As described in FIG. 2, by dedicating portions of the shared hardware resources to specific VMs, modules operating within the VMM 104 and/or the device hardware 102 may be able protect security sensitive VMs from side channel attacks launched from malicious VMs running simultaneously on the same computing system.

FIG. 3 illustrates another variation of the exemplary execution environment shown in FIG. 1 that is configured to allocate dedicated resources from shared hardware resources to a virtual machine. As shown in FIG. 3, at least a portion or all of the hardware resource allocator module 304 may be implemented in the VMM 104, rather than in the device hardware 102.

Similar to what has been described with reference to FIG. 2, the access controls for resources for the VMs may be configured by VMM 104 via the resource configuration module 302. The hardware resource allocator module 304 may receive input from the resource configuration module 302 to allocate and/or associate the VMs with specific portions of the shared hardware structures 308. The resource configuration module 302 may be similar to the resource configuration module 202 of FIG. 2, with a few variations for interacting with the hardware resource allocator module 304 implemented in the VMM 104. Exemplary details of resource configuration module 302 are described with reference to FIG. 6 further below.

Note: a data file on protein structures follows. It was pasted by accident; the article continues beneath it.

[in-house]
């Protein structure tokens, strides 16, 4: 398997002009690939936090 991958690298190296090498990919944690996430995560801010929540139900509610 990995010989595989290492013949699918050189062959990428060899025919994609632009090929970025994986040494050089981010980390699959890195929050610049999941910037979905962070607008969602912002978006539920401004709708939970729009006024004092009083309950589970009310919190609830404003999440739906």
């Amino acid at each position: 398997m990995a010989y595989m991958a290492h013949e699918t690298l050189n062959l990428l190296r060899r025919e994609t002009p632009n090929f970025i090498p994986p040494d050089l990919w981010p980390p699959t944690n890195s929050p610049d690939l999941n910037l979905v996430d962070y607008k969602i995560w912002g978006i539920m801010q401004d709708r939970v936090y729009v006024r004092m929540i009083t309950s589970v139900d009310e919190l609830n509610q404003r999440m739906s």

Implementing the hardware resource allocator module 304 in the VMM 104 may allow the user or the VMM 104 vendor with greater control of how the shared hardware structures 208 are configured and allocated. For example, different variations of the hardware resource allocator module 304 may be provided for different uses cases. For instance, the hardware resource allocator module 304 may be different for a VMM 104 executing on a cloud service provider server rather than the hardware allocator module 304 for a VMM 104 executing on a workstation computer in an office. Exemplary details of hardware resource allocator module 304 are described with reference to FIG. 4 further below.